Do You See?
I had decided not to add any new post today.
Reason 1: I’ve been writing almost everyday here, as if this was a diary. (Note: blog posts and diary entries ought to be two different things, although my mom doesn’t agree — she who never reads my blog!)
Reason 2: I really don’t know how to write about something that maybe considered a “gift”; something that is in the category of food, and something that could trigger poetry — in that order.
Reason 3: at times one doesn’t have the vocabulary to write about certain things. No, I’m not acting dramatic. It’s just that.
Oy vey! I’m still writing about it!
Plain fact: I have received this little pack of “Stockan’s Oatcakes — hand baked oatcakes made from a traditional recipe — using the finest ingredients and pure Orkney water”, original triangular shape in ‘thin’ with no added sugar, as “gift”. It is food, of course. And a nice thing. Very Scottish, I am told. Has to be nice.
On continuing my discussion on “food poetry” and the concept of “edible poetry” with a few friends elsewhere, the floodgates of opinions, instances and emotions got opened so wide in the context of the oatcakes, that I didn’t know how to contain all that.
Food is not always what we eat. It is also a symbol of life (birth/wedding), death, and of course, love. I bet tomes have been written on all these aspects. From food symbolism in various cultures to food significance in classical Greece! Besides, who can forget Robert Burns’ “Address to a Haggis”? Hey, we are in Scotland, remember. And you’ll find a translation on that link.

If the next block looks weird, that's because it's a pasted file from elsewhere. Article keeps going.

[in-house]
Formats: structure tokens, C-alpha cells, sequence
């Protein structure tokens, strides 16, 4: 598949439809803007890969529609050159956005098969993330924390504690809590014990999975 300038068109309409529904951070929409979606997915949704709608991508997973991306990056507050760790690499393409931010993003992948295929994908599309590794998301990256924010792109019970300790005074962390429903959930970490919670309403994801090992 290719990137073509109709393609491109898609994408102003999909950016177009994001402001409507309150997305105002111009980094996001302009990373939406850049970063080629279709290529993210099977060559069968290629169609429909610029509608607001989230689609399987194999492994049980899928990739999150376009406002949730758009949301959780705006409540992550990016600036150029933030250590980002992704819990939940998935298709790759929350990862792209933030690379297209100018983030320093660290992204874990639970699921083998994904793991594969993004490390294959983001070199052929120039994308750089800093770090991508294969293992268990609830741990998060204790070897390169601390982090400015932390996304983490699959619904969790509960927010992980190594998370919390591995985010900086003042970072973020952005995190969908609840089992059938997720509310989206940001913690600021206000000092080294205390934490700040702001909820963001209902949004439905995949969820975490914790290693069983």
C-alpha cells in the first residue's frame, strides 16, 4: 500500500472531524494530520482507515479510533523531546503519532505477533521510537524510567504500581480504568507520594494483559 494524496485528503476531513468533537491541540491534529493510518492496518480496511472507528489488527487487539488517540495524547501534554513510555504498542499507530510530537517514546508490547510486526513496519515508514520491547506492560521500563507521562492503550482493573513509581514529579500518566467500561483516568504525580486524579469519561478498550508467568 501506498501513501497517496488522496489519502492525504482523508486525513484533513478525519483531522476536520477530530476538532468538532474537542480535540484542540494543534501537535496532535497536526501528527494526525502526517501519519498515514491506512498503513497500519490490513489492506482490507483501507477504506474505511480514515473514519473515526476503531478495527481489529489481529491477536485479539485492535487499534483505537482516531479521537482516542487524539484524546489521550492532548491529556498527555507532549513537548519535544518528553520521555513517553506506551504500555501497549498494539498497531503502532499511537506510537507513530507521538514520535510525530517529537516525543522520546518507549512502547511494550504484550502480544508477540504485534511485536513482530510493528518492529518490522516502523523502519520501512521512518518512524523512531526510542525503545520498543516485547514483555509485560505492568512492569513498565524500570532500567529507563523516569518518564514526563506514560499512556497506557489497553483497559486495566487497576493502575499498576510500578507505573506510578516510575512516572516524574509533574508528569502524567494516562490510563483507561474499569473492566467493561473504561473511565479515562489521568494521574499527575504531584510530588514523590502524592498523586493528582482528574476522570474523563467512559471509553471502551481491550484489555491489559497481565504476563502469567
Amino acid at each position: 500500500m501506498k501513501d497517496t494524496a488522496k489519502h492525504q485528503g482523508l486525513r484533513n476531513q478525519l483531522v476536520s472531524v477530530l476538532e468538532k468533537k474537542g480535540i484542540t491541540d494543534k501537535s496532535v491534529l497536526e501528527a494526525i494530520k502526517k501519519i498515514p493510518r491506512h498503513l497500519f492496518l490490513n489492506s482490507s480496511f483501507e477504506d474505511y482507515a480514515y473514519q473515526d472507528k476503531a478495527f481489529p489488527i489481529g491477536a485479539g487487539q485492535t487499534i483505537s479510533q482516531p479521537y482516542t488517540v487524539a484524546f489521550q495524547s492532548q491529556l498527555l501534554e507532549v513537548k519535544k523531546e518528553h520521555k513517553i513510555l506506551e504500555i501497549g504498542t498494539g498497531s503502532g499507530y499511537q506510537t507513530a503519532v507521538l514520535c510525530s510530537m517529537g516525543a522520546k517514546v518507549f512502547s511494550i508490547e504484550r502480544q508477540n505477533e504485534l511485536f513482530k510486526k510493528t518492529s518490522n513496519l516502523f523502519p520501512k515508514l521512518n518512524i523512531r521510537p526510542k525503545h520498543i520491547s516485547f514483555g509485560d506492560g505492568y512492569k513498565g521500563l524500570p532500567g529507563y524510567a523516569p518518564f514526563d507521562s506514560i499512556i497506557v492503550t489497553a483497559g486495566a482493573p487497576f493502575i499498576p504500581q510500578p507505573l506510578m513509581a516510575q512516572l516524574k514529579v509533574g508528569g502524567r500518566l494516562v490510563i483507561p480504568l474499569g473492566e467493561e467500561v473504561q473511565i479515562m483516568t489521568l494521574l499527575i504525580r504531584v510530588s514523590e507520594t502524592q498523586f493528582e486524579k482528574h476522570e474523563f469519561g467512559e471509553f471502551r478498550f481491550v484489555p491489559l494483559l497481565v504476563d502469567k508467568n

One friend brought up the term “lagniappe“, although I wasn’t convinced that qualified as ‘food-gift’.
To demonstrate that food symbolised love, death and life, friends and I quoted William Carlos Williams, Proust’s madeleine, medieval feasts, random songs, self-composed ditties, and so on and so forth. But my honest confession: I really do not know what to write here.
Amid all this uncertainty, a poetry cohort with enough presence of mind Googled up “Stockan’s Oatcakes” and wrote back that this particular item generates the following keywords or phrases (it’s up to me to devise a poem after these words…) — what we poets call poetry trigger:
So, what do you think! My poetry cohorts are serious about their job no doubt. Maybe a poem is there. Maybe.
Some more input came in later. Hence this P.S. The shape of the oatcakes also acted as a trigger:
A’right. Body. Shape. Texture. Taste. If you have more, add away in the comments box below! I’m going back to sleep for now.